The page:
Fat and Juice-Oozing Burgers at Bobcat Bite in Santa Fe Are a Bargain for the Quality

"Extremely beefy and flavorful, each bite made me want more."

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[Photographs: Chichi Wang]

Bobcat Bite

420 Old Las Vegas Highway
Santa Fe NM 87505 (map); 505-983-5319; bobcatbite.com
Cooking Method: Griddled on an on cast iron surface.
Short Order: An extremely large, beefy, and juicy patty. A true bargain for the quality.
Want Fries with That? Yes, please. Home fries are skin-on and cubed, with a meaty flavor.
Price: Green chile hamburger, $7.65; green chile cheeseburger, $7.90; fries, $2.10
Notes: The wait can be over two hours. Get your burgers to go.

Bobcat Bite is a but speck on the dusty New Mexican highway, a little shack housing five tables and a bar that spans the short length of the restaurant. Hearing from both friends and relatives about the regrettable wait, we arrived at Bobcat at 2 p.m. in the hopes of avoiding the lunch crowds. Twenty other people had the same idea; when we asked how long the wait would be, the woman told us, "About one hour." Considering that Bobcat Bite was number one on the Jamisons' list of the best green chile burgers in Santa Fe, we reasoned that one hour wasn't outlandish and walked back to the car to kill time on the Old Las Vegas Highway, once part of Route 66.

Forty minutes later, we returned to the restaurant. In the time we'd been gone, the line-up in the waiting room had remained essentially unchanged. Figuring that the turn-around would come any minute, I plopped myself down next to a family of four from Spain who was also waiting to sample the goods at Bobcat. As I chatted with them, I kept my eye on the clock. One hour passed. One hour and fifteen minutes. Finally, at one and a half hours, I began to suspect that we weren't going to be seated, much less served, anytime soon.

Then and only then did my dining companion notice the waitress handing bags to customers flitting in and out of the waiting area. Burgers to go? Why hadn't we thought to ask an hour and a half ago? I hastily placed our take-out order; twenty-five minutes later, our waitress handed us a hefty bag. We scuttled back to the car and feasted behind the wheel, with the beautiful snow-capped mountains to admire as we dined.

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At a full ten ounces, Bobcat's burger patties are nearly impossible to fit into one's mouth. As I positioned the patty in all kinds of angles approaching my mouth, I finally reconciled myself to taking incomplete bites—perhaps part of the patty and the top half of the bun, followed by another bite of the patty and the bottom half of the bun.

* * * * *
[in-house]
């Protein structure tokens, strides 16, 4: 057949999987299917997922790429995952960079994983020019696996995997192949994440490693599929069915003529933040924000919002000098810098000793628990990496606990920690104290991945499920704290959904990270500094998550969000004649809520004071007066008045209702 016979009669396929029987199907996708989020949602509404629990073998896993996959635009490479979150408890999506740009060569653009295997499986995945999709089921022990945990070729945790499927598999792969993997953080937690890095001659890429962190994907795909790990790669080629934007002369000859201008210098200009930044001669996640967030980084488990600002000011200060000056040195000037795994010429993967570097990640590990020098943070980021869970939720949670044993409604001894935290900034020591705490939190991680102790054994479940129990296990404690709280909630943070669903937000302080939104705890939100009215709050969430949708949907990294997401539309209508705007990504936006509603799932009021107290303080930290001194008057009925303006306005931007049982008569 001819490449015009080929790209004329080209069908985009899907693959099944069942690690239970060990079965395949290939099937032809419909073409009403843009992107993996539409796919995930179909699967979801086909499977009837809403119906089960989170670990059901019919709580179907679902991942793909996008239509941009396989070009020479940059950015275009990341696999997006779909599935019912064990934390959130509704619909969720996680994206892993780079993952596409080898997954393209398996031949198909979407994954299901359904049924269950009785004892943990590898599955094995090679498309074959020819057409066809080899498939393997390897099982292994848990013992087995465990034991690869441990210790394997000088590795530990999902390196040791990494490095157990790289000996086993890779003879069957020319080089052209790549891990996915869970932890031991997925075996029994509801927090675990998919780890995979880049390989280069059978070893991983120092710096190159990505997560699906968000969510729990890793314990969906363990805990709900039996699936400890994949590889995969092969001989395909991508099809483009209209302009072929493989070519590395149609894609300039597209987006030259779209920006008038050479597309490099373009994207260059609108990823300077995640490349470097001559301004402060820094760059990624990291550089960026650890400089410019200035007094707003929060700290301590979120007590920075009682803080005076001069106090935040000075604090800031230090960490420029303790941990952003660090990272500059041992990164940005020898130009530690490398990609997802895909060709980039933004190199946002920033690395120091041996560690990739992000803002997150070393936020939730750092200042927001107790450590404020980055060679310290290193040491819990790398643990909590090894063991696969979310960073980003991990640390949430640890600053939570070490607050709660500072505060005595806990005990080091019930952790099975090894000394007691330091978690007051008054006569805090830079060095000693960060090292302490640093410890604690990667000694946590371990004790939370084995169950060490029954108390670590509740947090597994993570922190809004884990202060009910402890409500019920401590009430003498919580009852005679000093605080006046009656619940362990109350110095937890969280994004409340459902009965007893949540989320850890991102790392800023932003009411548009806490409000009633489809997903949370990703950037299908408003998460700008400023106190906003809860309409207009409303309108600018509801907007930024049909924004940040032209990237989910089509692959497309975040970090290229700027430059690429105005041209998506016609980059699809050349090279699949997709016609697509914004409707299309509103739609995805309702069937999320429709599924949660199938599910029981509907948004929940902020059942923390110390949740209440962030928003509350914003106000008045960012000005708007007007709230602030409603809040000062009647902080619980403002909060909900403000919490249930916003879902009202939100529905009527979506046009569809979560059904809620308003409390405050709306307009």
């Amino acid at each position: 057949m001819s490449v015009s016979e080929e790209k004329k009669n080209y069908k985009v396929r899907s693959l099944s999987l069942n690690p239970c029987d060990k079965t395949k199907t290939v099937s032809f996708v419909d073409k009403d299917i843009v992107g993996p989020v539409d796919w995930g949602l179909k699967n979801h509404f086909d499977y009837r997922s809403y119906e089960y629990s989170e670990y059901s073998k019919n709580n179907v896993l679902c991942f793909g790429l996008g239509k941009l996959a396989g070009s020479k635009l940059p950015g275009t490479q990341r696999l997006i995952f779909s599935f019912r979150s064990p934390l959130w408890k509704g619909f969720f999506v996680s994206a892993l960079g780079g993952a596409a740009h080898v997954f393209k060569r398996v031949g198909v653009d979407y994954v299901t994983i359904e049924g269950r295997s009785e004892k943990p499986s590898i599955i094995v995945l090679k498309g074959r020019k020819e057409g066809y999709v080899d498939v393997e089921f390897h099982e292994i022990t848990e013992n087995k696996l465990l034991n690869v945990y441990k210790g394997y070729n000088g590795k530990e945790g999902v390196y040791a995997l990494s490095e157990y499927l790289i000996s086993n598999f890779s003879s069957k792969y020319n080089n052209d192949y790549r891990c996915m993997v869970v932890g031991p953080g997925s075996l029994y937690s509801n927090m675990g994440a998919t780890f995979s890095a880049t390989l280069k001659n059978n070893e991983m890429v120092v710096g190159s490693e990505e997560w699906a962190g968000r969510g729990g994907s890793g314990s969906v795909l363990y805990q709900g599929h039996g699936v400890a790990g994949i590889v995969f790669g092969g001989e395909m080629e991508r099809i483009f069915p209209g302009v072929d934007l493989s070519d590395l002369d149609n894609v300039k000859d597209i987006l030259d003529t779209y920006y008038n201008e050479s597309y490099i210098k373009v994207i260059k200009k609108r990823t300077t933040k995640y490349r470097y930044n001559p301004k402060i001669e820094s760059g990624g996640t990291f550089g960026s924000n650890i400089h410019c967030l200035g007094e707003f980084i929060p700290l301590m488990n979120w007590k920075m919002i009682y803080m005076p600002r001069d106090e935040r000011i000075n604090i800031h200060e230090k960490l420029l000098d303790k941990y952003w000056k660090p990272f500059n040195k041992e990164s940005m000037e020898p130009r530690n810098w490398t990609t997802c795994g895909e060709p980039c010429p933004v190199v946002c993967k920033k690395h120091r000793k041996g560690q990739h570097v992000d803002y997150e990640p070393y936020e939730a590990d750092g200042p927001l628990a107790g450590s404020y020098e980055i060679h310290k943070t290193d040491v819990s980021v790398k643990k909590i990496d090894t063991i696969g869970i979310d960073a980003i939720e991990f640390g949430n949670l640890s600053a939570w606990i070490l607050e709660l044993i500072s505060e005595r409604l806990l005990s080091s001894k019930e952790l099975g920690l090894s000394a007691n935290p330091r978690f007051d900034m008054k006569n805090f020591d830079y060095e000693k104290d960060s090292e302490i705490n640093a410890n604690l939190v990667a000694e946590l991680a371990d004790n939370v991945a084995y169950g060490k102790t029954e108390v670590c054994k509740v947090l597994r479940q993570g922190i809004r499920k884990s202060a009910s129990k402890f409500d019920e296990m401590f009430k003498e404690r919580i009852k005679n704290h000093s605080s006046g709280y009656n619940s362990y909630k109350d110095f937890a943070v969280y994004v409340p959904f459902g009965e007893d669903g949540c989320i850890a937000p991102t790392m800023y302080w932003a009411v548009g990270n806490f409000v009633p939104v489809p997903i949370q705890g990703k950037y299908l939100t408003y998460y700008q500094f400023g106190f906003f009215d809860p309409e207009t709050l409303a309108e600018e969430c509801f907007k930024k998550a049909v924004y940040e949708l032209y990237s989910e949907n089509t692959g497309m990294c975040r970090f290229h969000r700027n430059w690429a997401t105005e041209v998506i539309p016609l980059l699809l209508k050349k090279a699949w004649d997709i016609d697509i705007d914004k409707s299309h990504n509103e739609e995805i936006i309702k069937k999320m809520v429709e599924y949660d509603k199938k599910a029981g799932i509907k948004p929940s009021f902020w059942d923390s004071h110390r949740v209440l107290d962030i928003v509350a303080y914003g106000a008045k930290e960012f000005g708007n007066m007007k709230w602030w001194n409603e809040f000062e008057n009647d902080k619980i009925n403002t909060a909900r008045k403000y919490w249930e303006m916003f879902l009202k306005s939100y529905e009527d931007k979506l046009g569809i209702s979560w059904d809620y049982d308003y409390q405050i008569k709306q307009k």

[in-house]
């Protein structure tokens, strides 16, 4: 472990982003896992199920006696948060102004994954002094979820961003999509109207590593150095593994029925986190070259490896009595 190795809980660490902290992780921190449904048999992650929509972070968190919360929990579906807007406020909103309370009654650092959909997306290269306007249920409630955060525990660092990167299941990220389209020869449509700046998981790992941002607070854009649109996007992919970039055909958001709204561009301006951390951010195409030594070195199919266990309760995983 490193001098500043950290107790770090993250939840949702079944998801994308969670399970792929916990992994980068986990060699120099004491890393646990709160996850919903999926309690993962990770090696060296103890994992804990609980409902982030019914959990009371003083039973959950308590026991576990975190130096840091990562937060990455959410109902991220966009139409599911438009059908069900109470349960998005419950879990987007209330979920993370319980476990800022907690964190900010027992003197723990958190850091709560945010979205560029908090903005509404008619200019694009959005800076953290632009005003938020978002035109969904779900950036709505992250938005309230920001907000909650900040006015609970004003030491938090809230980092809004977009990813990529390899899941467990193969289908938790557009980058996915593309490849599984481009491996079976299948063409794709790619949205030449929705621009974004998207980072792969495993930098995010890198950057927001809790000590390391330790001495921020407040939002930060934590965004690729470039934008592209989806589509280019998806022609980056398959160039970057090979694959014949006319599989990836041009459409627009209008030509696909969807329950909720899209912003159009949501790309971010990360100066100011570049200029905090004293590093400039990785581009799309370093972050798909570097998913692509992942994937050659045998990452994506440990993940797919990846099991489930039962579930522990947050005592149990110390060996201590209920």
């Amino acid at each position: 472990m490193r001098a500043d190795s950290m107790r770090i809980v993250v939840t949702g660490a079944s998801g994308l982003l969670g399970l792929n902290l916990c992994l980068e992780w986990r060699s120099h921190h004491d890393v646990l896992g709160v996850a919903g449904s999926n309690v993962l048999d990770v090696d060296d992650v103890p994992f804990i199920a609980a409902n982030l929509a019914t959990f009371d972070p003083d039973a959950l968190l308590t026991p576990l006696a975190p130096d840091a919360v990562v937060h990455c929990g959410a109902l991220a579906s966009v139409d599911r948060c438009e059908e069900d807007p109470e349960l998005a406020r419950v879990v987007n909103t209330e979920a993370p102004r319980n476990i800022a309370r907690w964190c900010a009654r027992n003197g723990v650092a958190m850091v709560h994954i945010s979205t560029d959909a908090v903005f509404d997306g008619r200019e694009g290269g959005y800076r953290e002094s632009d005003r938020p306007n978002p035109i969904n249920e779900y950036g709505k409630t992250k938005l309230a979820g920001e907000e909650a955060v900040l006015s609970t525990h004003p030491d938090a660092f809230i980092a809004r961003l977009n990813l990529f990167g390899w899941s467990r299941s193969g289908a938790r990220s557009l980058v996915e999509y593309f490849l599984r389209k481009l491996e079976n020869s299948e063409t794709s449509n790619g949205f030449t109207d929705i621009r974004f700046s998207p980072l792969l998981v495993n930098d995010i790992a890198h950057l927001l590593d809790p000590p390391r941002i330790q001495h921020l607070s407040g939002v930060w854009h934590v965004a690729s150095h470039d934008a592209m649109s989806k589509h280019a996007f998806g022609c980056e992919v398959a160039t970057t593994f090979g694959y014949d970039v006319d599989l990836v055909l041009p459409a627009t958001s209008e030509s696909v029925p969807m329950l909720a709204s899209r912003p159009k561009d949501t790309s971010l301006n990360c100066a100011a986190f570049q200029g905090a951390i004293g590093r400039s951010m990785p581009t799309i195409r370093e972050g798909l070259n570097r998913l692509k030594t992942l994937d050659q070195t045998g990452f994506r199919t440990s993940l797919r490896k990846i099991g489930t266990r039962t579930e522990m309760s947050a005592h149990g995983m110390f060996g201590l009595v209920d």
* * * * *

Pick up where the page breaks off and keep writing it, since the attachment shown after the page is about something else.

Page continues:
Is it truly necessary to serve a patty exceeding the half-pound marker? At initial consideration, I figured that a bigger patty should confer two main advantages: First, that the interior, taking longer to cook, would have a better chance of remaining rare to medium rare (just the way I like it); second, that the outside of the patty, by virtue of sitting on the cooking surface for a longer period of time, would attain a nice char in the process. To test my assumption, we ordered two specimens: the first, a green chile hamburger cooked rare; the second, a green chile cheeseburger cooked medium rare.

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I was correct on the first count. Both the rare and medium rare patties practically oozed fatty and flavorful juices with each bite. Neither patty, however, had developed much of a crust. This was worsened by the juices that poured forth with each bite; as I made further headway into the burger, both patty and bun became soggier.

Texture aside, the flavor of the beef won me over. Extremely beefy and flavorful, each bite made me want more—quite a feat, considering that this was my third burger stop of the day. Bobcat's patties are made from Choice grade boneless chuck, and the grind was a great balance of fat and flesh.

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At first I was skeptical of the home fries because the surface wasn't crispy. However, their taste—meaty with a fresh potato flavor, combined with an interior texture that was creamy but not mushy—was excellent. I don't know what the fry cooks are doing at Bobcat. Dare they skim from the beef fat? Whatever they're doing, these home fries were as exceptionally meaty.

All in all, the Bobcat Burger is by the far the largest burger I've consumed, and one of the better ones I've tasted in a long while. That being said, I think that if an establishment dares to serve a ten-ounce patty, it ought to find a better solution to the rich meat juices that will invariably pour forth. If I were crafting a ten-ounce patty, I'd want a chewier, tougher bun that could hold under the weight of the meat. The buns on our burgers crumbled a third of the way in, so that our fingers were covered in meaty juices for the remainder of the meal. Still, the burgers are truly a bargain for the size, quality, and price; if I ever return, I'll get mine to go from the start.

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